Elliot Lee proves that pink can be punk
Photo credit: Shervin Lainz
“I think it would be easier for people like me to navigate the industry if there were more girls and non-binary people in positions of power to shape how things are done.”
Combining an outwardly kawaii aesthetic with soberingly-candid lyrics encased in digestible pop melodies, Brooklyn-based Elliot Lee’s sound is distinctly their own.
Having been compared to the likes of Billie Eilish, Melanie Martinez, and Ashnikko in the past, it’s clear that forging one’s own identity in an industry set on restricting artists to distinct categories and labels is no mean feat however: “constantly being pitted against other artists just because they are girls is infinitely frustrating for me. It’s like there’s only space in each genre for one girl at a time. Genres as a whole are so subjective that it seems strange that they still exist. I try to ignore all of that and just live with whatever boxes people feel comfortable putting my music into once it’s out.”
Serving as a colourful punch to an otherwise dark and dreary year, perhaps one of Lee’s most notable artistry achievements to date is the success of their 2020 hit single ‘Pink (Freak)’, with over 817,000 thousand Spotify streams and an impressive 1.6 million YouTube views of the music video.
Visually, it’s not hard to see the appeal; the engrossingly bright clothing and back drop are a recognisant part of Lee’s artistry and serve as a stark example of their individuality.
Although, it’s not all sunshine and daisies: “I still have a hard time being confident in my individuality sometimes, but I just have to always remind myself that I don’t exist for anyone else. It kind of took me hitting the bottom for me to realize that living in other peoples’ boxes that I don’t even fit into just wasn’t working for me. We deserve to love who we are when no-one is there to validate us, and that’s what really matters.”
Lyrically, however, there’s more than meets the ear, with the single’s popularity stemming from its somber revelation that a superficially colourful appearance doesn’t always equate to happy-wappy-rainbow-bubblegum-filled thoughts. “It was more of a conscious choice to decide to be myself without any rules stopping me. I suffered through so many years trying to fit into boxes and live up to expectations, and when I decided to become a musician I kind of sat down and pressed restart on it all. I wanted to start from scratch and just be me. So the somber lyrics and bright colors are just me being unapologetically myself.”
Having a voice is a pivotal part of Elliot Lee’s music, with their track ‘Dirt’ boldly asserting “you don’t listen to the lyrics anyway” to address the difficulty in getting their voice heard in the music industry: “I find that people don’t take me seriously when they see me, whether it’s because of my femininity or otherwise. I’ll go to gigs and the sound guy will go straight to my male-presenting bandmates to ask about my setup.”
“A video director said “she’s a girl, so every shot has to be a beauty shot” in front of me once. No-one ever believes that I’m really a producer because it’s a male-dominant job. I’m actually non-binary, and when I present feminine vs masculine I can feel the way people treat me differently. It’s just frustrating to be seen as anything other than human. I think it would be easier for people like me to navigate the industry if there were more girls and non-binary people in positions of power to shape how things are done.”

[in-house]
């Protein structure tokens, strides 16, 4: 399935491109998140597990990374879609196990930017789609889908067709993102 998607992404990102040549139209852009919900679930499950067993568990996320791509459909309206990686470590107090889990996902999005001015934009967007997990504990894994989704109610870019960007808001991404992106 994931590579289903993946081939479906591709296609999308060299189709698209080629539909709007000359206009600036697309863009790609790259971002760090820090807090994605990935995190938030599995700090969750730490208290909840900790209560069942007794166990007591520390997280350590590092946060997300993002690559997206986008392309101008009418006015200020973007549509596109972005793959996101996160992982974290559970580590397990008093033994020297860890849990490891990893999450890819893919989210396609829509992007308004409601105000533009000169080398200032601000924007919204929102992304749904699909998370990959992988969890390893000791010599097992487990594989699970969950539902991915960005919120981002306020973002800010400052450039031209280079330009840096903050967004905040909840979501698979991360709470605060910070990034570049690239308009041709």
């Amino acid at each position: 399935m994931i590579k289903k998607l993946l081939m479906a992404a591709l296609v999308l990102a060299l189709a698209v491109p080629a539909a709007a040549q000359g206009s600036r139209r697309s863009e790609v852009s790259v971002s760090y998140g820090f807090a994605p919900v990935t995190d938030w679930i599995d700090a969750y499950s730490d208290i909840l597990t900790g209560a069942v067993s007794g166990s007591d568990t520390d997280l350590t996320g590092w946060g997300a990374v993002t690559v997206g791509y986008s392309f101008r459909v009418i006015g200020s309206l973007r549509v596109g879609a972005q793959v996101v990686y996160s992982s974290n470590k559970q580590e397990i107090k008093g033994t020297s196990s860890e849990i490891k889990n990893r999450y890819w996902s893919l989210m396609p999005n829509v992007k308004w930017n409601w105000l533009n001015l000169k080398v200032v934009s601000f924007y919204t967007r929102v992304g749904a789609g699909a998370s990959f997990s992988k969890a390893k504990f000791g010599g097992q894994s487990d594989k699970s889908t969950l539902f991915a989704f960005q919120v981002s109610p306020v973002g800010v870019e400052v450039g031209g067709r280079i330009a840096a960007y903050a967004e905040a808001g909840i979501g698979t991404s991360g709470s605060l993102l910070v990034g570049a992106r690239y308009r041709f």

With the recent release of Lee’s body of work ‘GoodBadUgly’, it’s apparent that the theme of non-conformity and independence is close to their heart. “The main source of inspiration for writing GoodBadUgly was my own struggle with idolizing people and feeling the desire to conform and mirror others. I’ve always had a really hard time seeing myself as someone who deserves to fit in and be accepted, and I spend a lot of time molding myself around other people. GoodBadUgly is an anthem to people like me who just need to be reminded that our existence is supposed to be multifaceted, and everyone is allowed to exist in their own way.”
Another underlying message at the core of it all is Elliot’s advocation for the destigmatisation of mental health. “I turned to music in a really dark point in my life where I had everything bottled up and nowhere left to turn. Music became this outlet where I could express things that I wasn’t brave enough to speak about otherwise. I think my fans have been able to use my music in a similar way, as sort of a door they can open to pour their thoughts and feelings out when they have no other way to vent.”
And as someone with a self-prescribed mission to “make tunes for people who use music to heal”, Elliot Lee is keen to pay this sentiment forward to their own listeners, just as their musical inspirations did for them. “My mission statement keeps me motivated and focused in my path. As a kid, bands like Linkin Park and Paramore really helped me put words to the thoughts jumbled up in my head, and Twenty One Pilots was a catalyst for me writing my first song. Now BTS’s music really comforts me, as a lot of their songs are about struggling with mental health and finding your place in the world as a young adult who feels lost.”
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